The world has turned upside down. As record-breaking cold threatened heating-fuel shortages in typically warmish climes from the East Coast to Texas early this week — with, can you believe it, snow in Florida? — we were re-resetting our own records right here in Gunnison. For warmth.
Bruce Bartleson’s email Sunday morning titled “Records” made me choke on my toast. “Yes, we did hit several records in the past few days!” it read. This from the guy that gets paid big bucks by the Times for proving how far off track we are in our perceptions of recordsetting weather. Like how last July’s gully-washing monsoons actually paled in comparison to torrential rains of the same month in 1911 that beckoned Noah and his Ark.
Despite the hot and dry winter we’re having, travelers last week flocked to ski hills throughout Colorado, filling skinny white runs surrounded by brown in an apparent attempt to set records of their own.
As an Aspen Times columnist suggested, “We are no longer a ski town. We are a tourist attraction! How else can we explain so much business with so little snow on the slopes?”
We could wonder the same. But if there’s one thing I learned in 2017, it’s not to be surprised by what unfolds, and the last week has proven a fitting end to a year filled with head-scratchers. The exact opposite of what’s expected can, and will, occur.
We saw it most clearly in new-found strain between up-valley and down-valley relations. After a year of folks coming together and voicing their hopes for the future of our valley in an overtly orchestrated but at least well-meaning effort led by local government leaders aimed at “prosperity,” the kumbaya chorus fell silent in 2017.
One project — intended to address a problem that just about everyone agrees needs attention: affordable housing — proved to be the wedge that is now driving us farther apart. The end of a long-standing arrangement for law enforcement at the north end of the valley was a hammer on the blunt end of the wedge, and what was “we” a year ago has devolved to “us” and “them.”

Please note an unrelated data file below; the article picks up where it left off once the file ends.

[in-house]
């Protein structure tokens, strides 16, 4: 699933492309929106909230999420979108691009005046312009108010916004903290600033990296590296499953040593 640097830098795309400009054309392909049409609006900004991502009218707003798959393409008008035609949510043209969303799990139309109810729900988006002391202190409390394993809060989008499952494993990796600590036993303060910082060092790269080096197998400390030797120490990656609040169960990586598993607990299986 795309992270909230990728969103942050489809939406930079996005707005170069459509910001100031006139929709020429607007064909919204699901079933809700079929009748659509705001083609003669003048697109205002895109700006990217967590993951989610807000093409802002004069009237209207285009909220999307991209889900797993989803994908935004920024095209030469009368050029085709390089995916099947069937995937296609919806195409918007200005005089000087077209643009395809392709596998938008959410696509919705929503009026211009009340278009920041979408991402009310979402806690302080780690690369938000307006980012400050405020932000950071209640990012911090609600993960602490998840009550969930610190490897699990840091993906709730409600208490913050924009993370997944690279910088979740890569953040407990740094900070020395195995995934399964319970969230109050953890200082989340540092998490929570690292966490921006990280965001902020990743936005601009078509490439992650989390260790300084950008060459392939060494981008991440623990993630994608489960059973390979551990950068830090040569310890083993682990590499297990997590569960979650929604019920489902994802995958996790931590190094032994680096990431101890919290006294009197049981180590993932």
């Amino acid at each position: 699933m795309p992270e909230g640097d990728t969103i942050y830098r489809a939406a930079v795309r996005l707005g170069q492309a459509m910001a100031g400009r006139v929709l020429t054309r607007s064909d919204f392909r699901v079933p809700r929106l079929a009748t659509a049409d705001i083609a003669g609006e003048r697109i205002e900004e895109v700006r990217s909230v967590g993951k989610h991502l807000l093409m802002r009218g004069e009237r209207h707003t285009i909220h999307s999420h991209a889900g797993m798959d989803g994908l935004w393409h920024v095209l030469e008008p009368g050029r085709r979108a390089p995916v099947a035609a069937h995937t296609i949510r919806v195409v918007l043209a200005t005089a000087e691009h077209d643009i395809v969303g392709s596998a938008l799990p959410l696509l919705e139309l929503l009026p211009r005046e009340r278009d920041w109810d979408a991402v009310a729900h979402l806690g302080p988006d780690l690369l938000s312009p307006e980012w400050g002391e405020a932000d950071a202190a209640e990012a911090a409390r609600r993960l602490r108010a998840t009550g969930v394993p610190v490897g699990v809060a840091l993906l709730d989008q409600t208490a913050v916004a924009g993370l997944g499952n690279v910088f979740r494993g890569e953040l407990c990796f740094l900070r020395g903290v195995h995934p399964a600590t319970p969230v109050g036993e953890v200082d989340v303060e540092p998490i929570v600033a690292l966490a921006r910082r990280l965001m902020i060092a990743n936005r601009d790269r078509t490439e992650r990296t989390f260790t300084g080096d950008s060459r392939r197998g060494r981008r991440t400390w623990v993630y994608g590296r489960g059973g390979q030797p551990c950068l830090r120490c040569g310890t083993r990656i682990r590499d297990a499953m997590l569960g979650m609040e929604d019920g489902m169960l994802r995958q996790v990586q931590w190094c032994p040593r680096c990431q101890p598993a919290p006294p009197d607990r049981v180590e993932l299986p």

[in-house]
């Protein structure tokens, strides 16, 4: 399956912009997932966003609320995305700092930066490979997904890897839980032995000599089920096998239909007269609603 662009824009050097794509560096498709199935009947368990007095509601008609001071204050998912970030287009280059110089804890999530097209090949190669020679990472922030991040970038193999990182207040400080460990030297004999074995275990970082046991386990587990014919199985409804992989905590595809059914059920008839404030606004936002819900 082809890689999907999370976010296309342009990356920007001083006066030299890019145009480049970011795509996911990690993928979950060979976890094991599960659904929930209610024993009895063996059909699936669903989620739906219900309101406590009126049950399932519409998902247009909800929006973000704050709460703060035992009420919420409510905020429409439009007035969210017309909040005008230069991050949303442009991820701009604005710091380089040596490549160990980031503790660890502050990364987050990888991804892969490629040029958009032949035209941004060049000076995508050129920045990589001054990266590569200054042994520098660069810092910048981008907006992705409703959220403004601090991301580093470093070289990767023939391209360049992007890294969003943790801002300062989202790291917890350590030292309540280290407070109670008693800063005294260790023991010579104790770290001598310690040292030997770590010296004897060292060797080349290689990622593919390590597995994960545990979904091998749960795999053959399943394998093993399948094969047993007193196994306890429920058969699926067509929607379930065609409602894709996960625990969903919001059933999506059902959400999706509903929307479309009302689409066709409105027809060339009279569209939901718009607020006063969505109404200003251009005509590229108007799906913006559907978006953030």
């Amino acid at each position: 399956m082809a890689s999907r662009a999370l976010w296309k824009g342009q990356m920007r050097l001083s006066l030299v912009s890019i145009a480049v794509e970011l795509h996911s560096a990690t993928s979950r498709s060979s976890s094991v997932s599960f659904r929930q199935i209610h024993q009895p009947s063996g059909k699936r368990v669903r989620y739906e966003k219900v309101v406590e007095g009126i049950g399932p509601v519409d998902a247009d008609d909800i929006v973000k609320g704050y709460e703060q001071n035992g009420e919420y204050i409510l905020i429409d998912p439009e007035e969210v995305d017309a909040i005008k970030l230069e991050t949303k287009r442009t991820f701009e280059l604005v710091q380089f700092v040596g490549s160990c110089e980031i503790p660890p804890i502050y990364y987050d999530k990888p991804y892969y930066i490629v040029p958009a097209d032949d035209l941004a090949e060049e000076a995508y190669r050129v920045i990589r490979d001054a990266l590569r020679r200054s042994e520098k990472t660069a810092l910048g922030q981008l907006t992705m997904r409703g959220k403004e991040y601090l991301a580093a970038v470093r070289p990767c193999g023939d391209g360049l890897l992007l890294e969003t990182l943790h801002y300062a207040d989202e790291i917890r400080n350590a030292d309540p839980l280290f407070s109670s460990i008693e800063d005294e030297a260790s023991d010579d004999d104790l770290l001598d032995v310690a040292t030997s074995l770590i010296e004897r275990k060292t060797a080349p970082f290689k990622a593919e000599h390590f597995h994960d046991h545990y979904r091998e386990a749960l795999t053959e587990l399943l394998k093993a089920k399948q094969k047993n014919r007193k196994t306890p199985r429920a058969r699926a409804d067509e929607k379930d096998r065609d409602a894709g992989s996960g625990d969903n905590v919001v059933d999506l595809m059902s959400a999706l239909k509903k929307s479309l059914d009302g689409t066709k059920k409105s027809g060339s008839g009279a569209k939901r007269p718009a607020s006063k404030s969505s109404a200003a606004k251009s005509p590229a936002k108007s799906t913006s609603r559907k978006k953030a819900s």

Mention “Brush Creek” and listen to how quickly the conversation turns to where one lives in the valley or for which big employer they work. What was intended to be an affordable housing solution is now tagged an effort to flood the valley with people, stop lights and cookie-cutter development.
Don’t believe the hype. It’s easy to slide toward the pitfall of division so pervasive at the top of today’s politics. However, the up-valley, down-valley divide is little more than a diversion from dealing with tough problems head-on.
I say this not in hopes of provoking warm and fuzzy feelings we have for one another. Rather, it’s in the interest of maximizing the return of our collective efforts in a day when the north and south ends of the valley are more connected than ever — and becoming more so.
A few relatively small hiccups, and suddenly some longtime members of the valley community are drawing lines in the sand: up-valley resident versus down, county versus town, working person versus leader of a large institution.
It’s human nature, I suppose, to recognize — and inadvertently amplify — polarization, but if my questionably useful degree in English literature taught me anything, it’s that dichotomies are easily deconstructed.
Despite what the divideand-conquerors would have us believe, values among valley inhabitants don’t range all that widely based upon where one lives. And where one lives is increasingly at the opposite end of the valley from where one works, recreates or volunteers.
Nobody who truly loves the Gunnison Valley wants this place to resemble the Roaring Fork, Vail or Summit County. But digging in our heels and isolating ourselves from one another isn’t the answer.
If sustainable tourism efforts, a robust valleywide transportation system, effective affordable housing, reliable telecommunications, etc., are what we want, we need everyone at the table. More allies, not newfound enemies.
We need leaders who find common ground instead of dwelling upon differences. Above all, we need flexibility and cooperation in quickly changing times.
Chalk 2017 up to lessons learned. Here’s to 2018 — and forging ahead, together, at whatever is thrown our way.
(Will Shoemaker can be contacted at 970.641.1414 or firstname.lastname@example.org.)